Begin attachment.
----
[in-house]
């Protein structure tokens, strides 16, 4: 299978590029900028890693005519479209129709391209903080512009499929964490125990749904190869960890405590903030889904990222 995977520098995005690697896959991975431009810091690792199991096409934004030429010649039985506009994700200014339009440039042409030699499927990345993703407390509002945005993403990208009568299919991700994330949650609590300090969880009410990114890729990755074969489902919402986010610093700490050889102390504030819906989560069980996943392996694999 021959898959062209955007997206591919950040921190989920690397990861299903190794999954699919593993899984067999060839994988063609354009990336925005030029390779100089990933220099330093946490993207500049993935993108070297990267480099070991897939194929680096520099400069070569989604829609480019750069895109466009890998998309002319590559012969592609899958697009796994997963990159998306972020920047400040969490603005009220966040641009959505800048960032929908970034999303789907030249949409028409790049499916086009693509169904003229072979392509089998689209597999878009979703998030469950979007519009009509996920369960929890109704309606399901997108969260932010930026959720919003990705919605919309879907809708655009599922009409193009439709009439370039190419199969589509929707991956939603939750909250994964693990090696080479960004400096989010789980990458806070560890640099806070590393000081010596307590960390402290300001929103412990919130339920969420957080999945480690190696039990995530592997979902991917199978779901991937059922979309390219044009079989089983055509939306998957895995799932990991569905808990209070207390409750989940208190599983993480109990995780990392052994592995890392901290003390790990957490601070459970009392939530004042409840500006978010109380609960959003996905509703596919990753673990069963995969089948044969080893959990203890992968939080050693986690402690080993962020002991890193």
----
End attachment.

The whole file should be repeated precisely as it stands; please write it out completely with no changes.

[in-house]
């Protein structure tokens, strides 16, 4: 299978590029900028890693005519479209129709391209903080512009499929964490125990749904190869960890405590903030889904990222 995977520098995005690697896959991975431009810091690792199991096409934004030429010649039985506009994700200014339009440039042409030699499927990345993703407390509002945005993403990208009568299919991700994330949650609590300090969880009410990114890729990755074969489902919402986010610093700490050889102390504030819906989560069980996943392996694999 021959898959062209955007997206591919950040921190989920690397990861299903190794999954699919593993899984067999060839994988063609354009990336925005030029390779100089990933220099330093946490993207500049993935993108070297990267480099070991897939194929680096520099400069070569989604829609480019750069895109466009890998998309002319590559012969592609899958697009796994997963990159998306972020920047400040969490603005009220966040641009959505800048960032929908970034999303789907030249949409028409790049499916086009693509169904003229072979392509089998689209597999878009979703998030469950979007519009009509996920369960929890109704309606399901997108969260932010930026959720919003990705919605919309879907809708655009599922009409193009439709009439370039190419199969589509929707991956939603939750909250994964693990090696080479960004400096989010789980990458806070560890640099806070590393000081010596307590960390402290300001929103412990919130339920969420957080999945480690190696039990995530592997979902991917199978779901991937059922979309390219044009079989089983055509939306998957895995799932990991569905808990209070207390409750989940208190599983993480109990995780990392052994592995890392901290003390790990957490601070459970009392939530004042409840500006978010109380609960959003996905509703596919990753673990069963995969089948044969080893959990203890992968939080050693986690402690080993962020002991890193």